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NL fracking consultations: Rocky Harbour / Gros Morne, night 1

The long-awaited fracking public consultations started last night (Tuesday, 13October2015) in Rocky Harbour, one of the small communities in an enclave of (completely surrounded by) Gros Morne National Park. The Newfoundland and Labrador Hydraulic Fracturing Review Panel (NLHFRP) members were all in attendance and although scheduled for 4-7pm, the session went until almost 8:30pm.

There were about 12 scheduled presentations, all given 10minutes to present and an additional 10minutes to respond to any questions from the panel members. It is a very strict process and although they allow for ‘walk-ins’ to sign up to speak before the presentations begin, they seem to frown upon people just wanting to speak at the end. 

All presenters were opposed to fracking, with some going beyond just fracking to talk about the overall oil and gas industry and climate change impacts. Many presenters raised issues around impacts to tourism and the fisheries, as well as concerns about the lack of diversity on the panel (it is made up of five Caucasian, mostly older men, so no women, no indigenous representation) and the intimidation many felt around the process (presenting/public speaking in front of five academic men who are strangers with their back to community members, but also written submissions, formal presentation, etc.). Concerns were raised around the unique ecosystem that is the Gulf of St. Lawrence, and the unique geology of the shale play.

Overall it was very calm and polite, with a couple of people speaking up at the end to say they were really too nervous to present but they opposed fracking, including a young mother and a fisherman (many had expressed in their presentations that they had wished they could get the fishermen to participate in this process; overall my impression of the response from fishermen was that they don’t want to think about it and although they know it would negatively affect their livelihood, they couldn’t be bothered to engage in yet another process on yet another industry that could destroy the fishery. And the timing for their industry wasn’t great either.).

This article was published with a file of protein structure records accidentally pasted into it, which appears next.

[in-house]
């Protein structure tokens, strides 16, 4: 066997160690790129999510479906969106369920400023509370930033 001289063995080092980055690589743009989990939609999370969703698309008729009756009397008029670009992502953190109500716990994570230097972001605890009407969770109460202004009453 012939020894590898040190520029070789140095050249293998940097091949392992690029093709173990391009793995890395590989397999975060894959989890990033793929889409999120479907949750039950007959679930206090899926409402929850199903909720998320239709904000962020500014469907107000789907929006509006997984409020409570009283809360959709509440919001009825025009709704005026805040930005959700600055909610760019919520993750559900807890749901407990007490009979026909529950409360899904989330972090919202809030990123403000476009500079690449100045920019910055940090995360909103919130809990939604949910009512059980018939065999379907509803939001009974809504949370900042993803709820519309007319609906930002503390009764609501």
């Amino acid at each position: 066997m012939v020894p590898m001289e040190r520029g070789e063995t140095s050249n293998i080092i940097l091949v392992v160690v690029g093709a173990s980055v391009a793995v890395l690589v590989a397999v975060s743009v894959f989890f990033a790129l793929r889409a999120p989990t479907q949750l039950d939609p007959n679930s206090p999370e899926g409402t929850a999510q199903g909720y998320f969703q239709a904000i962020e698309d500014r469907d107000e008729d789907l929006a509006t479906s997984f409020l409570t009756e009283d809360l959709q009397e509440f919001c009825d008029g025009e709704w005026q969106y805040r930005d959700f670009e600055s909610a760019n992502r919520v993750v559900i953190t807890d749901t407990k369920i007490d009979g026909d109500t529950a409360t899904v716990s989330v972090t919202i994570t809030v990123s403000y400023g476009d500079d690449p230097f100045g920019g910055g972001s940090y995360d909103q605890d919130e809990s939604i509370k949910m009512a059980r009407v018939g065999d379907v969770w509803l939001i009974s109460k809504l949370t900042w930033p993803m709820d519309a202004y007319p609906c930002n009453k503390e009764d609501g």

I should also mention there was a pattern of the questions coming from the panel, mostly from Dr. Ray Gosine (who is the chair of the panel). Questions were mostly around:

–          Clarification on whether the presenter opposed just fracking, or oil and gas / large-scale developments overall

–          Clarification on the presenters definition of social license / precautionary principle / acceptable risk / buffer zone (which CPAWS and local residents are demanding for the UNESCO world heritage site that is Gros Morne National Park)

–          Clarification on whether, if certain conditions were met, that the presenter might then be ok with fracking (if for example they mentioned the lack of economic benefits, then the panel would ask, “if it were determined that fracking had economic benefits, would you then be ok with fracking?”)

There were still almost 40 people in the room when the session wrapped up, despite the length and also the fact that the session was over the supper hour and they didn’t even provide snacks (I’m told that people on the West Coast eat at 5pm on the dot.). For such a small network of communities, this number of people was quite impressive.

Equally impressive to me was the long-term vision that almost every speaker seemed to have: raising concerns about future generations; the need for alternative and viable, sustainable, long-term solutions to the local economy. There is a strong desire to revitalize the community, to attract more youth to come / stay, and to change tack in a more serious way. No more business as usual; time for outside-the-box thinking.

Perhaps instead of this independent review process, the government of Newfoundland and Labrador should have invested their money in an interactive community consultation about the future of rural areas of the province, which could have resulted in vibrant local economies (instead of being back to where they started before fracking was even a possibility).

On to Stephenville!

(Did I mention I got to do a little hike in Gros Morne while in town?! Breathtaking!!)

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